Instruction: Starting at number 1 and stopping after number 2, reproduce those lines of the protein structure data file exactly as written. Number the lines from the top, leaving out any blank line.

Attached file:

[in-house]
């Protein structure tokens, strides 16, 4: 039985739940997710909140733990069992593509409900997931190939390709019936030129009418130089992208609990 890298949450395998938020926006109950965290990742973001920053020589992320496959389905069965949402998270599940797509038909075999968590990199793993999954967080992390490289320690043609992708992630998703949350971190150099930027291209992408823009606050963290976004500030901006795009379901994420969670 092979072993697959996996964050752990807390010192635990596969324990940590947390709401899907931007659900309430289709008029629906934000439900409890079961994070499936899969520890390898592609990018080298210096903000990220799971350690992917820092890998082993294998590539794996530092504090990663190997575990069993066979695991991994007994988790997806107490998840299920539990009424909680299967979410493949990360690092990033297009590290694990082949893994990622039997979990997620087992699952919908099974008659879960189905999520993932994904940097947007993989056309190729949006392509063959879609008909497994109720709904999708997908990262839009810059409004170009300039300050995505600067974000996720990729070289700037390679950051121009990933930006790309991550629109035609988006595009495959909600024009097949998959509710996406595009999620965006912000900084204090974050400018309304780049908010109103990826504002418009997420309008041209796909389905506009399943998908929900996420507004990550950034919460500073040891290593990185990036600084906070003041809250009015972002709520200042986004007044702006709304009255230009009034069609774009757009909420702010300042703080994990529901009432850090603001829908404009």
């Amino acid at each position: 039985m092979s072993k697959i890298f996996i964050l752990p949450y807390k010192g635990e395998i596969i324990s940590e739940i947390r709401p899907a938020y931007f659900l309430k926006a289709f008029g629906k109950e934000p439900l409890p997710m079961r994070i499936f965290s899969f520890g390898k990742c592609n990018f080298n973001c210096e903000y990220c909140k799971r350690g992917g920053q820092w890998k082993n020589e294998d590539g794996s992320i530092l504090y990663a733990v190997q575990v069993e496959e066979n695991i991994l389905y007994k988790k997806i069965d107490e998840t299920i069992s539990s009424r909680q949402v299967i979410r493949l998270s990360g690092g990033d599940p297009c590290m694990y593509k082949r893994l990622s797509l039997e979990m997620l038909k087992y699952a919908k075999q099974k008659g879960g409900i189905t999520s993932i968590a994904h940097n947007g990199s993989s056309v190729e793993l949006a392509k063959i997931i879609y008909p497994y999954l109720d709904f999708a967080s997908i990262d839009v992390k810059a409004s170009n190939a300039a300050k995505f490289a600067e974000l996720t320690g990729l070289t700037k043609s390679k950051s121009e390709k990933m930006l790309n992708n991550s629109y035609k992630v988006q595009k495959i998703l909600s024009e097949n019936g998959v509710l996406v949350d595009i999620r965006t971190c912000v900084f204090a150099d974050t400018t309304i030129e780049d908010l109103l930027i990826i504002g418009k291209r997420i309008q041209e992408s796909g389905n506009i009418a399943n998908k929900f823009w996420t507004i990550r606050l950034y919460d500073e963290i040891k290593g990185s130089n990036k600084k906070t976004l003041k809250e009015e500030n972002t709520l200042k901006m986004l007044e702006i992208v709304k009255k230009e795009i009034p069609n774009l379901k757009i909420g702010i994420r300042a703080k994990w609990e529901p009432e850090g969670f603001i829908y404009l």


[in-house]
């Protein structure tokens, strides 16, 4: 039985739940997710909140733990069992593509409900997931190939390709019936030129009418130089992208609990 890298949450395998938020926006109950965290990742973001920053020589992320496959389905069965949402998270599940797509038909075999968590990199793993999954967080992390490289320690043609992708992630998703949350971190150099930027291209992408823009606050963290976004500030901006795009379901994420969670 092979072993697959996996964050752990807390010192635990596969324990940590947390709401899907931007659900309430289709008029629906934000439900409890079961994070499936899969520890390898592609990018080298210096903000990220799971350690992917820092890998082993294998590539794996530092504090990663190997575990069993066979695991991994007994988790997806107490998840299920539990009424909680299967979410493949990360690092990033297009590290694990082949893994990622039997979990997620087992699952919908099974008659879960189905999520993932994904940097947007993989056309190729949006392509063959879609008909497994109720709904999708997908990262839009810059409004170009300039300050995505600067974000996720990729070289700037390679950051121009990933930006790309991550629109035609988006595009495959909600024009097949998959509710996406595009999620965006912000900084204090974050400018309304780049908010109103990826504002418009997420309008041209796909389905506009399943998908929900996420507004990550950034919460500073040891290593990185990036600084906070003041809250009015972002709520200042986004007044702006709304009255230009009034069609774009757009909420702010300042703080994990529901009432850090603001829908404009």